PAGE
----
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Recorded 1954 – 2 CDs – 119 minutes (inc bonus tracks)

Rome Opera House – cond Jonel Perlea

Manon Lescaut – Licia Albanese

Des Grieux – Jussi Bjorling

Lescaut – Robert Merrill

Geronte di Ravoir / Sergeant of Archers/ – Franco Calabrese

Edmundo / Dancing Master – Mario Carlin

Innkeeper / Ship's Captain – Enrico Campi

Madrigal Singer – Anne Marie Rota


In the summer of 1954 RCA despatched a team to Rome with the object of recording Manon Lescaut . This move was the dictated by the need to cut expense by recording abroad and utilised the Rome Opera House out of season. The Swedish tenor, Jussi Bjorling, was engaged for the role of Des Grieux along with his Metropolitan colleagues Licia Albanese and Robert Merrill. The Rumanian conductor, Jonel Perles, made one of his rare appearances – his career was cruelly truncated by health problems.


The recording sessions went smoothly with a relaxed atmosphere, culminating in an impromptu concert at the Grand Hotel when Bjorling and his American colleagues sang Sicillian ballads to the delight of the guests and waiters. The finished records became one of the tenor's favourite sets, and the Naxos CD transfer now released shows exactly why.


Puccini had stated that his feelings towards this score were tinged “con passione disperata” – with a desperate passion and this recording never looses sight of that disposition. From his first appearance among the high spirited students, Bjorling's unmistakeable voice lets you know that you are in the presence of a great singer. He also displays a dramatic involvement which was not always apparent in his commercial recordings.


His Manon is Licia Albanese, a regular performer at the Metropolitan Opera, whose voice is not immediately attractive. Her emotional involvement is such however that the listener becomes accustomed to its distinctive tones. She matches Bjorling in the passion she injects into her singing, while the velvety sound of Merrill's smooth baritone almost makes Lescaut into a likeable character.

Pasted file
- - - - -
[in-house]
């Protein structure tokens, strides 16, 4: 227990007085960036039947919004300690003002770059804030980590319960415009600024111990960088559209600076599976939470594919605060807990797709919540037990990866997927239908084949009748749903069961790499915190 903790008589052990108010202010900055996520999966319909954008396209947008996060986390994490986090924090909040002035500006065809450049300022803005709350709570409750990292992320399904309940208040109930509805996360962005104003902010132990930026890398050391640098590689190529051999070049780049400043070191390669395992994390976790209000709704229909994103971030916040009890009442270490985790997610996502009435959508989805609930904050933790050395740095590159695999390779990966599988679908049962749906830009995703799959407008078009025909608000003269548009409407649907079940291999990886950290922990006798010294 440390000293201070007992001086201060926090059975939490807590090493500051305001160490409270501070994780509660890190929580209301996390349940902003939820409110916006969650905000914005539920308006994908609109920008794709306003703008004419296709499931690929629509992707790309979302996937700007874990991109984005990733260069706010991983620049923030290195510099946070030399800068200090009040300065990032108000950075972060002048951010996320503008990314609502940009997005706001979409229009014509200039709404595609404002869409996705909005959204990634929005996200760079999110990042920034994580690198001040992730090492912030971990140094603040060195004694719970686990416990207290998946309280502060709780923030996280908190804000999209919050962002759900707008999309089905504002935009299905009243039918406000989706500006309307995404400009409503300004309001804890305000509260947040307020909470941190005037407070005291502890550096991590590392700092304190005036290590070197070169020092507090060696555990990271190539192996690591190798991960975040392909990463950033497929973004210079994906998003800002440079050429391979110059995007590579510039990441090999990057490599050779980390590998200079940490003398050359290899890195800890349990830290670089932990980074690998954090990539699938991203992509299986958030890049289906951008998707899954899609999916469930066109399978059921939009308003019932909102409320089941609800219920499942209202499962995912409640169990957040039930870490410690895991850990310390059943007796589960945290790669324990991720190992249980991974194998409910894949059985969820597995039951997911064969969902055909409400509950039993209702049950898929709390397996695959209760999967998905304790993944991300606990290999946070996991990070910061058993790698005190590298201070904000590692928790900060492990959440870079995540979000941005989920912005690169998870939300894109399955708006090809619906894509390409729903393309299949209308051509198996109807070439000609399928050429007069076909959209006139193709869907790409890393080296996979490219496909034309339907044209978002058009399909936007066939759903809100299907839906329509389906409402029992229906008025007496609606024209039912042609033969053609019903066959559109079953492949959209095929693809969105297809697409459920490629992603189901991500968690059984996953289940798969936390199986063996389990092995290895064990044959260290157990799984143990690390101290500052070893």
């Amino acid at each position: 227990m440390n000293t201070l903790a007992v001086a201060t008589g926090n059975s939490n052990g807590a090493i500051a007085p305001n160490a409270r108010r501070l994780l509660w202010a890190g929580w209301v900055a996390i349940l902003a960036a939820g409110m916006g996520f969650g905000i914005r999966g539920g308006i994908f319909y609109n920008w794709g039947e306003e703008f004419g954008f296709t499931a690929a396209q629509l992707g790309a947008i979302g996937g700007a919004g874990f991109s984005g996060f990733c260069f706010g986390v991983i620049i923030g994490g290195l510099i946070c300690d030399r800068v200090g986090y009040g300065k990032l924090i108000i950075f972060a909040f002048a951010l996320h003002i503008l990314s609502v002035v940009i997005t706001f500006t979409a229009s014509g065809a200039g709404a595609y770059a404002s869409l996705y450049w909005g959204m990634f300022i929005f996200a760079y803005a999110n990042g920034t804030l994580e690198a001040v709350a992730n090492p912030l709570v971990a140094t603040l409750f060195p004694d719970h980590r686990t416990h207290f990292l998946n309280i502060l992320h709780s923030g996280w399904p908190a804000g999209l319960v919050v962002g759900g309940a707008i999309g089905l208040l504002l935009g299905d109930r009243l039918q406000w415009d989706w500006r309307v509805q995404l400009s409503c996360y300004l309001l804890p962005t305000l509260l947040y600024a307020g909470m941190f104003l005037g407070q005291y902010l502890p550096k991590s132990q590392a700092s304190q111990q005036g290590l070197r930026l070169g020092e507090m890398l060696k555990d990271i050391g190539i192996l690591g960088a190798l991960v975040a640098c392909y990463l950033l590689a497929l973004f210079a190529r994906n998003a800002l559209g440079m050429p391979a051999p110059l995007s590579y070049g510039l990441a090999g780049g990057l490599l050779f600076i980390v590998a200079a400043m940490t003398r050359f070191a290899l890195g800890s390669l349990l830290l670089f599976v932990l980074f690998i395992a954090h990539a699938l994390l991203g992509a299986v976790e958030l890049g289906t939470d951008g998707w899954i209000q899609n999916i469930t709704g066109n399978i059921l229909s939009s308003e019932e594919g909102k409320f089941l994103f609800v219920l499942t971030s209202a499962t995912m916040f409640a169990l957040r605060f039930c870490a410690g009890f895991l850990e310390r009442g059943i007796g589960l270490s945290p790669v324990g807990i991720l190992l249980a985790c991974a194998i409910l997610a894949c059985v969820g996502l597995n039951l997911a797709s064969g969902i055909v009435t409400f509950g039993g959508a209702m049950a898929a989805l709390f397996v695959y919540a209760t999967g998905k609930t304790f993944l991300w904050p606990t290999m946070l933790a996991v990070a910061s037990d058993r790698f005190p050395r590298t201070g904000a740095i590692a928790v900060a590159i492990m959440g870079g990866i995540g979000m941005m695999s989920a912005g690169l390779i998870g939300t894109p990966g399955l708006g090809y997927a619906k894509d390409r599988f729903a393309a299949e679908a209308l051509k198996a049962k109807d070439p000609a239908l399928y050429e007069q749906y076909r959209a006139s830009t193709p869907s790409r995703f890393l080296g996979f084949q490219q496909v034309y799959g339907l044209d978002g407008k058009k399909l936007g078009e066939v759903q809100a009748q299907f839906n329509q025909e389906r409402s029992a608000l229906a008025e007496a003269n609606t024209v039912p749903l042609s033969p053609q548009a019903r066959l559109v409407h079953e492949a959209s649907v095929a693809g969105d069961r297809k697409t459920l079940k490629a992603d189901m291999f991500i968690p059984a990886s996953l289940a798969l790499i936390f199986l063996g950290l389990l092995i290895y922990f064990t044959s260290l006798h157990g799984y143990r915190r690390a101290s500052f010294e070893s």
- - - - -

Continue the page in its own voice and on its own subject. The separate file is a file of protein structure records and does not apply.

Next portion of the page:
Credit is also due to the conducting of Perlea, who supports his singers unobtrusively and ensures that the tension does not flag, thus avoiding any suggestion of anti-c lima x in the final act. The chorus and orchestra remain always under his control, in contrast to the “live” recording of 1949 (also on Naxos Historical 8.110123-24) where the conductor is several bars ahead of the players and the singers are left gasping for breath.


The recent Radio 3 survey of this opera came to the conclusion that the Perlea set was the top recommendation, in spite of its age. In fact, the sound is clear and only very occasionally betrays its pre-stereo origins. As a bonus, a recital of arias sung by Albanese follow after the end of the opera – she is otherwise poorly represented on CD although her recordings with Toscanini must soon return to the catalogue.


None of the current modern versions of Manon Lescaut offer much competition; perhaps the Serafin set with Callas and di Stefano comes nearest to this 1954 set. It was high time that it was reissued and is a belated to tribute to Bjorling and his all too brief career. Perlea too is an almost forgotten name in the world of opera – some radio performances way yet surface and would be worth seeking out.


It would not surprise me if this recording became a best seller, it is certainly well worth the modest outlay for two Naxos CDs – Recommended.


© S Jenkins